Digital Thread News
Digital Thread Resources
November 8, 2022
By Dale Tutt
Every industry has a major role to play as we transition to a sustainable economy—especially transportation whether automobile, rail, air or sea. For aerospace, the process to build zero-emissions aircraft includes the steepest hurdles. Until now, sustainability has focused primarily on CO2 emissions during aircraft operation, and while this is an important area to address, attention also needs to be placed on the impact of material processing, manufacturing operations and how the aircraft will be maintained.
Significant Developments Already in Operation
One way today’s OEMs are improving sustainability is by building greater efficiencies into the aircraft, which improves fuel economy and reduces fuel emissions. The Boeing 787 is a good example. The 787 is producing around 20 to 30 percent lower fuel burn on international flights. How? Boeing first improved overall aerodynamics which included modifying the wings. Boeing then incorporated lightweight structures (more composites) which also contributed to better overall fuel economies. Finally, Boeing transitioned to more electrically driven systems to improve the efficiency of the systems, and reducing the power extraction from the engines.
Another approach to sustainability is sustainable aviation fuel (SAF) adoption. SAF has been implemented by commercial airlines around the world. Some companies have made strides through their own corporate mandates, while others are following government regulations based on that company’s country of origin. In fact, most airlines around the world have committed to replacing ten percent of the jet fuel they consume with SAF by 2030.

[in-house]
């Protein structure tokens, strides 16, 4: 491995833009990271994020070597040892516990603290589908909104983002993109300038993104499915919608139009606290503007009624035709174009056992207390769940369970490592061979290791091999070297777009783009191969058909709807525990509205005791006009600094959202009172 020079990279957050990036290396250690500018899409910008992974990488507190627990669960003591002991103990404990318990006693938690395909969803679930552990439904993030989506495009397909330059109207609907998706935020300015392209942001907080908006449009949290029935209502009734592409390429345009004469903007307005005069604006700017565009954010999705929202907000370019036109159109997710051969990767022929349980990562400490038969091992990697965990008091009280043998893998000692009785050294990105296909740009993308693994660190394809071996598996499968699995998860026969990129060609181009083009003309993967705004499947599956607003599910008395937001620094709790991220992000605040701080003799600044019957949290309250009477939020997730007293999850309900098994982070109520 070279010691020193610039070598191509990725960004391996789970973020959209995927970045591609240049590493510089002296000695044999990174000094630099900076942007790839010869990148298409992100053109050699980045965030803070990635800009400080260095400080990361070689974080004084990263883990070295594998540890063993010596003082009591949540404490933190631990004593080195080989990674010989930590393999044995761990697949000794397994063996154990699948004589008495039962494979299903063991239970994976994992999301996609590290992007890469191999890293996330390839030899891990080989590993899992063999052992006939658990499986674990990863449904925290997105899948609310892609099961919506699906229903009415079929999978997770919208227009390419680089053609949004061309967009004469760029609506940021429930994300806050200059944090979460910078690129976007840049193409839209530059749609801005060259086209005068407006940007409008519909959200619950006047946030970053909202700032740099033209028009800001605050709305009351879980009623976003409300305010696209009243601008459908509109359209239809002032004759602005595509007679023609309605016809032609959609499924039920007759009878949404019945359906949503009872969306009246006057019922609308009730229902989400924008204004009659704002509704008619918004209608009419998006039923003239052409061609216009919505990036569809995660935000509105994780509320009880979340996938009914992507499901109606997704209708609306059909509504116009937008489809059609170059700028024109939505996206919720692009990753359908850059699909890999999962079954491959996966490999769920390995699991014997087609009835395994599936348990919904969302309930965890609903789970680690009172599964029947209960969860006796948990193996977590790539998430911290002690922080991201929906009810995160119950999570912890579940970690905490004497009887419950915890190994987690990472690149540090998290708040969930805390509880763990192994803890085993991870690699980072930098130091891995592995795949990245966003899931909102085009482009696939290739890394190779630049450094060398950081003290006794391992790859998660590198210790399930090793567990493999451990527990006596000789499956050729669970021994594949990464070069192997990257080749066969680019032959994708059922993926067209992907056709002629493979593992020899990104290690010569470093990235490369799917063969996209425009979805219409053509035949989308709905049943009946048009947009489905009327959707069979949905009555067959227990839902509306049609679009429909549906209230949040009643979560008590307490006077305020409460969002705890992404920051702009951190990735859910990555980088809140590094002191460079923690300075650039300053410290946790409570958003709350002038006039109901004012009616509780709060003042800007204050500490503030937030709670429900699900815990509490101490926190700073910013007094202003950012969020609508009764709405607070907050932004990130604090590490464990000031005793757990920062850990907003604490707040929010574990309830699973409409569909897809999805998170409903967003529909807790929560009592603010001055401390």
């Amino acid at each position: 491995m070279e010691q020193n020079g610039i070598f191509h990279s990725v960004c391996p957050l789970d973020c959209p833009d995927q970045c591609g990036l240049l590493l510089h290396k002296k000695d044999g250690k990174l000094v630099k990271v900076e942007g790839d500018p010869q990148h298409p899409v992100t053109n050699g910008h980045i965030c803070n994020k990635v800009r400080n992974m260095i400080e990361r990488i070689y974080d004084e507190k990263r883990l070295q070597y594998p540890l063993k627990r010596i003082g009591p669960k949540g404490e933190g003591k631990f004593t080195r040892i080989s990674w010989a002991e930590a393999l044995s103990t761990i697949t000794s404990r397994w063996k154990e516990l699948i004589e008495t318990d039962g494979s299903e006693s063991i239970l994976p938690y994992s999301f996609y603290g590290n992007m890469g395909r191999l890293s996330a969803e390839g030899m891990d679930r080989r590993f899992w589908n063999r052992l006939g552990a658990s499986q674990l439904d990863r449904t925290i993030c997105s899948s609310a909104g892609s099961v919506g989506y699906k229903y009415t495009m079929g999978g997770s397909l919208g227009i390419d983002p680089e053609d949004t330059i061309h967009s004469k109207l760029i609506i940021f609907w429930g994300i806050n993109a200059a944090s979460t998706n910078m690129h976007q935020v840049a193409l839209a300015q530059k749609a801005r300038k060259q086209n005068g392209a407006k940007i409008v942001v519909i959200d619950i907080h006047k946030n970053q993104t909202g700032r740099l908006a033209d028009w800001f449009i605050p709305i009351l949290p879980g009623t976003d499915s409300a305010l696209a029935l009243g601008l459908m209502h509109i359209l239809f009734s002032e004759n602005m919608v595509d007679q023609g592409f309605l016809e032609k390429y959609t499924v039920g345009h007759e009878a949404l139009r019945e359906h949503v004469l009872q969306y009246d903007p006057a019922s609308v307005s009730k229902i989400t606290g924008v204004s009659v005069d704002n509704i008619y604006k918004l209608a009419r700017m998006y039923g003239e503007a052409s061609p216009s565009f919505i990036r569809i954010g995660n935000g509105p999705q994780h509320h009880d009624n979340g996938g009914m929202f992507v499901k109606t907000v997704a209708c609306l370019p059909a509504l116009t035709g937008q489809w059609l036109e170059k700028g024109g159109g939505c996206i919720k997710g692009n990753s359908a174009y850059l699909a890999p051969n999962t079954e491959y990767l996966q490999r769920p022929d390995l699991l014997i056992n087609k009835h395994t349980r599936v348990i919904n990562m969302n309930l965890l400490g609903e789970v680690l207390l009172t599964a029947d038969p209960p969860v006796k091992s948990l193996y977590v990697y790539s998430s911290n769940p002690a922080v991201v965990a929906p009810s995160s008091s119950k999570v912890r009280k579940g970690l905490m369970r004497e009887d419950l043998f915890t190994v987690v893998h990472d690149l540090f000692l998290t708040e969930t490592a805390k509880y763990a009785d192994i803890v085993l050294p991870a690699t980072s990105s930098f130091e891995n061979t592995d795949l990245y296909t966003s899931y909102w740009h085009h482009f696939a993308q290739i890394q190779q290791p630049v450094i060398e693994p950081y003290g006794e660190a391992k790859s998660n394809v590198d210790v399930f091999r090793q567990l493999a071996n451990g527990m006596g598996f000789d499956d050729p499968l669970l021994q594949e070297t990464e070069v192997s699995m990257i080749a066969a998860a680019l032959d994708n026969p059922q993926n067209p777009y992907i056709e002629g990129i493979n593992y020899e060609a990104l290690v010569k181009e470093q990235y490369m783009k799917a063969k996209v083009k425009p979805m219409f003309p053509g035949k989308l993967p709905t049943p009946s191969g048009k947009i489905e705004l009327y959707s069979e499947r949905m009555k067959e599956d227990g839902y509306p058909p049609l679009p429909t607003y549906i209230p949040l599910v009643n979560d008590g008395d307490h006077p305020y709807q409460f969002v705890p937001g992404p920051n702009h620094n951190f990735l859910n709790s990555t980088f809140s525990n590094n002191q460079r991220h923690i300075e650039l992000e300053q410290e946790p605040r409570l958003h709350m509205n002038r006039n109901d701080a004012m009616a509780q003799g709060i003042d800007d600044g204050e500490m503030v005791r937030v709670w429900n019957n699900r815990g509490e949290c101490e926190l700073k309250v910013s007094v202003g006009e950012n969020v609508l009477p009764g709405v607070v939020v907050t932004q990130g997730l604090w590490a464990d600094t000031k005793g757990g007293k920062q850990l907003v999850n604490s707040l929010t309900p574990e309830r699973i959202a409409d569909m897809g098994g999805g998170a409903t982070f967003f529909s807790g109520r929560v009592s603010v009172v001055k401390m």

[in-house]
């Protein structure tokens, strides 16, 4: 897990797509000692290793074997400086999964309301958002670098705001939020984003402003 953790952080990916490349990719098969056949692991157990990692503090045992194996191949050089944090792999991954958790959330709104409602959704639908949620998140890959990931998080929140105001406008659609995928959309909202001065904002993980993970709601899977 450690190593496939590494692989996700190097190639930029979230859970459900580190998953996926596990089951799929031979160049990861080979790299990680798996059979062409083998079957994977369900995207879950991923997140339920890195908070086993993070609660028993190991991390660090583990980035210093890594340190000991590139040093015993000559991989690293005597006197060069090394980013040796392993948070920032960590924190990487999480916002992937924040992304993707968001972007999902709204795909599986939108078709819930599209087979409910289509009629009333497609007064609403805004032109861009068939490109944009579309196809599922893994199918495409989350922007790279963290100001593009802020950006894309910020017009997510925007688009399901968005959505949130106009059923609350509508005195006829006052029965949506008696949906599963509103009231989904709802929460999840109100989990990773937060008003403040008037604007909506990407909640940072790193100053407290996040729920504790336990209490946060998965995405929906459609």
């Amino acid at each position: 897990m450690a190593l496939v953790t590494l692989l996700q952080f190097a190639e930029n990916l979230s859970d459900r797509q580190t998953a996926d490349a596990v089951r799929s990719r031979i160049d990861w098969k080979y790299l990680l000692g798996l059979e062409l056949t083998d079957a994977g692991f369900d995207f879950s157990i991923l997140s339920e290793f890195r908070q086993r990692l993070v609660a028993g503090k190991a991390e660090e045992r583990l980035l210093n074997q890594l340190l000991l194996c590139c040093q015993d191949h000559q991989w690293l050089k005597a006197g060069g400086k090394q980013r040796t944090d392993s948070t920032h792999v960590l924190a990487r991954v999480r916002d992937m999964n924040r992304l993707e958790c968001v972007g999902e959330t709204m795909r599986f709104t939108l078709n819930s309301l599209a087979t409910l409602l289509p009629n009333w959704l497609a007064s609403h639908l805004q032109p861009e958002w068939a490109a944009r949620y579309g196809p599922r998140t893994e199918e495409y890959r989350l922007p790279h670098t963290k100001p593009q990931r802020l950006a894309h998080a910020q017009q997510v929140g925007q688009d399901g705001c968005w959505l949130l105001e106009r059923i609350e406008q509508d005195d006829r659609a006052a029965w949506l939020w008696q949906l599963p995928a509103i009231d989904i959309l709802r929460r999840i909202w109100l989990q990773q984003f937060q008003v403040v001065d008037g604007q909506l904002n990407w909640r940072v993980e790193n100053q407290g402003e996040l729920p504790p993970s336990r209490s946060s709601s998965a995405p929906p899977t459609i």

Electrification of functionality throughout the aircraft is another contributor to a sustainable future. Boeing and Airbus have introduced a number of electrical systems (to replace mechanical or pneumatic systems) for improvements in performance, weight, efficiency and maintenance.
And let’s not forget the promise of the electric aircraft. Notable breakthroughs have occurred especially among regional carriers. The emergence of Heart Aerospace, Eviation and Bye Aerospace are testament to the validity behind the future of electric air travel. Of course, electric vertical take-off and landing (eVTOL) vehicles bring a new level of technology and excitement to the marketplace. We are expecting to see this segment take off in the next two to three years.
Making Strides With “Clean Manufacturing”
With the current sustainability efforts already underway, companies are also shifting their mindset to focus on clean manufacturing. Clean manufacturing is an approach that allows OEMs to eliminate waste and lower their carbon footprint across the entire product development lifecycle.
One aspect to clean manufacturing is additive manufacturing. Today’s more robust additive manufacturing solutions include innovations in 3D printing. Using this type of approach allows for parts to be made in less time, perform better, weigh less and are easier to maintain. OEMs are able to get the parts they need when they need them – customized for operational performance and efficiency.
Clean manufacturing empowers the circular economy. It allows OEMs to add recycling requirements early in the product development stage. It’s building with a new intention to recycle/reuse old parts to lessen the demand for extracting natural resources or raw materials. It’s finding ways to lower the carbon footprint both inside the factory as well as throughout the broader ecosystem.